DENVER, Colo. - Call them the cowboy and the lady. He is T. Wright Dickinson, tall, rail-thin, a third-generation rancher living on 35,000 high-desert acres in northwestern Colorado. She is Kathy Carlson, dressed in an ankle-length dress, glasses framing a tanned face, a veteran of Washington, D.C., politics for the National Wildlife Federation who moved to Denver last year.
Combatants in a long-running conflict over how
to use public lands, they are sitting side-by-side. They are
talking easily and listening to each other. No tension born of past
heated arguments; no wary, coded
Their comfort is a direct result of
a common experience: For the past year, Dickinson and Carlson have
served as appointees to one of the BLM's Resource Advisory
Committees. Interior Secretary Bruce Babbitt appointed the RACs
(pronounced racks) in August 1995 despite opposition from Congress,
ranchers and many environmental groups.
Dickinson, the RAC sidesteps the pendulum swings of Congress, where
sentiments to reform grazing have waxed and waned over the past
several years. "It's us out in the grass that get trampled when the
elephants fight," Dickinson says.
RACs, he says,
"give us the potential to come together more locally, resolving
issues in a forum at the lowest level possible."
Carlson says that during meetings, "we forget
which group we represent." "Amen," says
RACs are currently operating in 14
Western states, yet a few years ago it would have been hard to
imagine their existence. A "War on the West" was how ranchers
described Babbitt's attempt at range reform, which at first
included higher grazing fees. Babbitt was forced to back off the
fee issue and, in 1993, headed to Colorado to try to salvage
regulations aimed at improving the land's
In a series of meetings with Gov. Roy
Romer, state and local officials, ranchers, environmentalists and
other public-lands users, the RAC concept of locally based advisory
councils was born (HCN, 6/27/94). Unlike the old grazing advisory
boards set up by the Bureau of Land Management, which were
dominated by ranchers, the new model called for 15 diverse
appointees - five from commodity and user groups, five from
environmental interests, five from state and local elected
officials and academic institutions.
management used to be "a closed shop between BLM and the ranching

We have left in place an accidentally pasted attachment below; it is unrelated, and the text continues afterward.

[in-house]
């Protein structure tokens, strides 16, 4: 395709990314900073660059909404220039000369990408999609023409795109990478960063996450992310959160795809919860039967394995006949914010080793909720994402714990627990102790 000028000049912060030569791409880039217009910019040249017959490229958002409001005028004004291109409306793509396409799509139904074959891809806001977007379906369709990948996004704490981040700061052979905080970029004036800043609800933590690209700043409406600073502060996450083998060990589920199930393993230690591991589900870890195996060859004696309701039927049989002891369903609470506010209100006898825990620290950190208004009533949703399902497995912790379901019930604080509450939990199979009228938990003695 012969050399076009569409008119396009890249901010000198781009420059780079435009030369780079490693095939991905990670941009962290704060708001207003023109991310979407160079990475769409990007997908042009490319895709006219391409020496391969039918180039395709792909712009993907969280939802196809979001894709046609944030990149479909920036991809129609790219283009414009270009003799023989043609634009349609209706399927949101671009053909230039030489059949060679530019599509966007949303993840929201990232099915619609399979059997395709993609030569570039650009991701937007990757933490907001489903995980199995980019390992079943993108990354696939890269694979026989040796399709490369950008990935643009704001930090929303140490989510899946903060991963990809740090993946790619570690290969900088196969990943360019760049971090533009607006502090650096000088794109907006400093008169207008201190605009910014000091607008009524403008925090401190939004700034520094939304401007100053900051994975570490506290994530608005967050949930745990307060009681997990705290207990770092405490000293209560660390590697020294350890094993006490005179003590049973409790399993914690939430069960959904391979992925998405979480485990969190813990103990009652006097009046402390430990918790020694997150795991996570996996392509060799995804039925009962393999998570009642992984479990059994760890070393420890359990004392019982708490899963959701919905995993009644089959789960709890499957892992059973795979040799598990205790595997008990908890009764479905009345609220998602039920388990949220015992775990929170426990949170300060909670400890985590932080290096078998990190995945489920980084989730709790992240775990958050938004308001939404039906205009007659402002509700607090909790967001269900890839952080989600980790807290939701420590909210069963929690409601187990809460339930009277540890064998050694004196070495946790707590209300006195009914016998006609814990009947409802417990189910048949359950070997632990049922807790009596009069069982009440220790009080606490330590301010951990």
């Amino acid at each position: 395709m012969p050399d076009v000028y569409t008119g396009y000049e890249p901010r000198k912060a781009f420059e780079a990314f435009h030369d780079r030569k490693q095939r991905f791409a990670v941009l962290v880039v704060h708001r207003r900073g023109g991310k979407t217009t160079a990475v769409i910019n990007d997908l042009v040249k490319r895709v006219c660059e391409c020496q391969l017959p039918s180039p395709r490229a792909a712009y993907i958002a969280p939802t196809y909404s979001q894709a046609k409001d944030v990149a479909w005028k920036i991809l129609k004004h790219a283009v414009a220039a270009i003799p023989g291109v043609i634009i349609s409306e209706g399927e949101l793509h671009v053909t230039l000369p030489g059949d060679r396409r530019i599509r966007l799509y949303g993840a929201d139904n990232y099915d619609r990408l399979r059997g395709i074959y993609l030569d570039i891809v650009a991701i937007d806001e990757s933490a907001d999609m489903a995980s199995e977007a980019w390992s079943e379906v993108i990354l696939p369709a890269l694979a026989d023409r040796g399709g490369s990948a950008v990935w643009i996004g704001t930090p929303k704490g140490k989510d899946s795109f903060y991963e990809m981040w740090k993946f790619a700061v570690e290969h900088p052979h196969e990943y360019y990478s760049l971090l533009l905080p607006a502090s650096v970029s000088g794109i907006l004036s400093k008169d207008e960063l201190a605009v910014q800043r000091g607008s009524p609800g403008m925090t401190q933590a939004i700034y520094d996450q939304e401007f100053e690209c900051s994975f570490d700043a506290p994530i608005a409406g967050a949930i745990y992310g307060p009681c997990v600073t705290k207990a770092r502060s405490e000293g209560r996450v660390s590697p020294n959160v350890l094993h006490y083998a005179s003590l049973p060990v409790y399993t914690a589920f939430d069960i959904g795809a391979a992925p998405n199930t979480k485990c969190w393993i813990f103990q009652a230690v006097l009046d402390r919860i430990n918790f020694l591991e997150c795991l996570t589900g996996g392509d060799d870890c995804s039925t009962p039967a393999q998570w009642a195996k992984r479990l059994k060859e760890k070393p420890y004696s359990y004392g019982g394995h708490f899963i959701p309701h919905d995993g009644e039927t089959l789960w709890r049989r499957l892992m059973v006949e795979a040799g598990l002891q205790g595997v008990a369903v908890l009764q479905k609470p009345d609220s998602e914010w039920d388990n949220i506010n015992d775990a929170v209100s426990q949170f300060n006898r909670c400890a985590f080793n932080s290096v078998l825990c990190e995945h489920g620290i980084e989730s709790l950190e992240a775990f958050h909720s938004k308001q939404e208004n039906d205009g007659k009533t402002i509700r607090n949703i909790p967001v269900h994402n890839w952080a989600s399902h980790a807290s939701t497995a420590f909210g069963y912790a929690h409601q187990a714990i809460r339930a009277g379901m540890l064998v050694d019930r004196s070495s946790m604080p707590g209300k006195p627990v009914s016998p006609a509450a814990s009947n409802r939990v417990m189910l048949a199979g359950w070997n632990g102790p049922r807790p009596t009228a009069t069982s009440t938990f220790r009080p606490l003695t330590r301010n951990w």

community," says BLM Acting Director Mike Dombeck. But now, he
says, "We've got a whole different kind of public on the land, a
diversity of people who continually put more and more demands on
While some states, such as
Colorado, quickly embraced the RAC concept, others, such as New
Mexico and Wyoming, were reluctant. At one point, New Mexico Gov.
Gary Johnson prepared a press release declaring his state would not
participate in a RAC. But he withdrew it at the last
The RAC concept even seems to be thriving
in Nevada, where grazing issues have provoked violence against
federal officials. Veteran Sierra Club spokeswoman Rose Strickland,
who has never met an advisory committee she liked, is "pleasantly
surprised" at how well the central Nevada RAC she serves on has
worked. Early discussions have focused on "standards and
guidelines," which lay out goals for rangeland health, such as
water quality, ecological processes and habitat for threatened and
Strickland says getting to
agreements has not been easy - the first meetings were chaotic and
tedious - but now there is a growing feeling of common purpose.
"For the first time in 20 years, ranchers and environmentalists are
talking about rangeland health," she says.
director Dombeck, who has visited many of the RACs, says the key to
their success has been the development of a common language among
participants. Each RAC has undergone basic training on rangeland
ecosystems, including classroom sessions and on-the-ground visits
to various federal grazing allotments.
tells how a rafting field trip on the Rio Grande, which guides
dubbed the "rubber rodeo," opened the eyes of a few ranchers who
had never floated a river. RAC members, he said, are getting a real
education in the changes that have occurred to the economic bases
of Western communities. Though rangeland health is the first issue
the RACs must tackle, other issues, including recreation, are on
Grazing, however, remains the RACs'
top priority for the moment, and coming to agreement will not be
easy. After formulating goals and guidelines, the RACs must come up
with specific recommendations on ways to implement them. In her
Colorado Front Range RAC, Kathy Carlson senses a reluctance to do
that. "Agreeing on the need for healthy riparian areas is one
thing," says Carlson. "Talking about reducing the number of cows or
other range management techniques is a whole different ballgame."
For Rose Strickland, the ultimate test of the
RACs will be their ability to change the physical condition of the
land. "Until we can see the results, can see success stories, the
jury's still out," she says.
Advisory Council meetings are open to the public. For information,
contact the BLM state office in your state.
The writer, a
former summer fellow at High Country News, lives in the Washington,